Three ways COVID-19 changed mergers and acquisitions

An RIA merger or acquisition (M&A) is a delicate mix of strategy, trust, and data. For many firms, all the meetings and late nights are worth it. A good fit can bring new opportunities for employees, add capabilities for clients, and accelerate firm growth.

However, COVID-19 brought new questions and concerns to the M&A process. Some pundits speculated that M&A would dry up. But many firms went ahead making deals because the opportunities were too big to pass up or delay, especially once it became clear how resilient the RIA industry truly is.

So, how'd they do it? Here are three COVID M&A success stories that offer insights into the process—whether there's a pandemic or not.

Trust takes more work

Diane Young is a planner by nature and training. For years she tried to bring on a successor for Athena Financial, but struggled to find the right person. 

After COVID-19 hit, conferences went virtual or were postponed and networking events were cancelled. Like many advisors, Young turned to RIAConnectTM to make connections. The platform was offered by TD Ameritrade to match people in the RIA industry looking to solve for firm goals such as succession planning, inorganic growth, buy/sell/merge opportunities, or adding talent. That's where she met Rob Santos, the CEO of Arrowroot Family Office 

Arrowroot is an independent advisor and financial and tax planning firm that seeks to provide a high level of service, transparency, and value to its clients. Young saw a connection right away with her own goals and liked how Santos approached the partnership.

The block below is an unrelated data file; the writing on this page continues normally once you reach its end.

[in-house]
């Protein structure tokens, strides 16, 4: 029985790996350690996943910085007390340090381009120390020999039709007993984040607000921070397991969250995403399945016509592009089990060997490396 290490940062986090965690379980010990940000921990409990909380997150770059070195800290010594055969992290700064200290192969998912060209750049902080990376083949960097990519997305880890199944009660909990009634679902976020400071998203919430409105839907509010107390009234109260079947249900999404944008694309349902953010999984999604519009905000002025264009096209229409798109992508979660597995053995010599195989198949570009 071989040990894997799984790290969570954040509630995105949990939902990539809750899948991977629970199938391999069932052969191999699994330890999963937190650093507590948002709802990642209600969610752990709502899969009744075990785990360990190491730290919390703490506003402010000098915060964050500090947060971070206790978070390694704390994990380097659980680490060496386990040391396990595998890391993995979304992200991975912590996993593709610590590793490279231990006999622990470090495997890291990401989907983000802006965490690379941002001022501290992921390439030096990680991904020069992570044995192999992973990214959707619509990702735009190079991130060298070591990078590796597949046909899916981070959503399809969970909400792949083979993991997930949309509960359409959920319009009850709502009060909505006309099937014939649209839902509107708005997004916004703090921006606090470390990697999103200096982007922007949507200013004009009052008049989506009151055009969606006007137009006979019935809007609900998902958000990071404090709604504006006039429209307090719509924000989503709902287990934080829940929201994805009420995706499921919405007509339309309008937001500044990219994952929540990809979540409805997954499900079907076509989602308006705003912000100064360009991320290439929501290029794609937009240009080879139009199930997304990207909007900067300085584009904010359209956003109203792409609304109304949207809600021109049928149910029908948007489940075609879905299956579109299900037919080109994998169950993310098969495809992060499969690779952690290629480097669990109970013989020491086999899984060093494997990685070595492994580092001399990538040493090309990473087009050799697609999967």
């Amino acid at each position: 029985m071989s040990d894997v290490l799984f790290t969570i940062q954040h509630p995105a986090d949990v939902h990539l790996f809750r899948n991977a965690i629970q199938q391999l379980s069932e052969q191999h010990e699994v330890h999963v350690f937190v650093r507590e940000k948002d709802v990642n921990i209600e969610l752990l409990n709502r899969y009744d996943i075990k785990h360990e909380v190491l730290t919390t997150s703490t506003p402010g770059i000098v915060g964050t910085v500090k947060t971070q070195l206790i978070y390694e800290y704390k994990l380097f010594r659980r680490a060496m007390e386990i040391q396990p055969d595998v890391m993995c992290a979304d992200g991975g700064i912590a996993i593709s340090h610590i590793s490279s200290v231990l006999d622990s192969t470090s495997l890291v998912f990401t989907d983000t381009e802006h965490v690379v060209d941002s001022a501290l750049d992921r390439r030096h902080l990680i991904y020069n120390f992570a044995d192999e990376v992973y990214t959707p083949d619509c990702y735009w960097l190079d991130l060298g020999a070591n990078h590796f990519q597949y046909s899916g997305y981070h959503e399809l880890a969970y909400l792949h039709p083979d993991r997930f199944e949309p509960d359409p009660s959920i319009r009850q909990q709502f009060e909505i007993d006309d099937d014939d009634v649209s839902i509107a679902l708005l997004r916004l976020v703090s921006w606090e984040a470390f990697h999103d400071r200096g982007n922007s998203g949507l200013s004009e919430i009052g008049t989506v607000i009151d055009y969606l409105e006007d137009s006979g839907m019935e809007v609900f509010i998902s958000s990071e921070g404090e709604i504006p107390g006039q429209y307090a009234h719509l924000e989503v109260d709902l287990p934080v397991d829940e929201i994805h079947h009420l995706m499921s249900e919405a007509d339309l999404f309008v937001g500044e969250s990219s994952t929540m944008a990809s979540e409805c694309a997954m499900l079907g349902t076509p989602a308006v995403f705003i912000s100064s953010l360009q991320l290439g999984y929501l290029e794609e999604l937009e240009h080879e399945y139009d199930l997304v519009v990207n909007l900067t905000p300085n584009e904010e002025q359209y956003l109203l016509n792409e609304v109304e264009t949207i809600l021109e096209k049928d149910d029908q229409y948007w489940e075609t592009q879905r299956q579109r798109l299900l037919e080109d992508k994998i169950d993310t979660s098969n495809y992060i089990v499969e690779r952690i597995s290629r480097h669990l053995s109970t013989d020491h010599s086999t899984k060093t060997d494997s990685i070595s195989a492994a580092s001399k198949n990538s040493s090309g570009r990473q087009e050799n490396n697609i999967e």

"The first time we talked it was clear that we had a lot of synergy. We had shared values, a shared vision. He focused on understanding the things I want to do and didn't want to do," says Young.

"People looking for a paycheck and then walk away in six months—that wasn't attractive to us," Santos adds. "Someone like Diane, who brought a tremendous amount of expertise and talent and entrepreneurial spirit was what we were looking for."

Young, Santos and team built trust quickly through conversations and due diligence work. However, the distance created by COVID meant that building trust with Young's clients would take a little longer.

"There was trepidation with some of my clients. We are Midwesterners and merging with a California firm made some people worry that there would be a culture clash," says Young. 

Santos hosted a webinar and made himself available in other ways, but it wasn't the same as being there in person. "We would have had some dinners. We could have gotten to shake hands, talk to them one-on-one," Young says. Together, Santos and Young made sure to communicate multiple times in various ways with each client—via email, text, Zoom, or however clients preferred to be in touch.

In the end, only one client didn't transition. 

Firm culture has to be intentional

A firm's culture is more than a set of values. It's relationships—built person by person. When Homrich Berg acquired SG Financial Advisors, the principals knew each other well (Sammy Grant used to be a lead associate at Homrich Berg). What was missing in the early days of COVID-19 was the chance for Grant's team to meet the Homrich Berg team.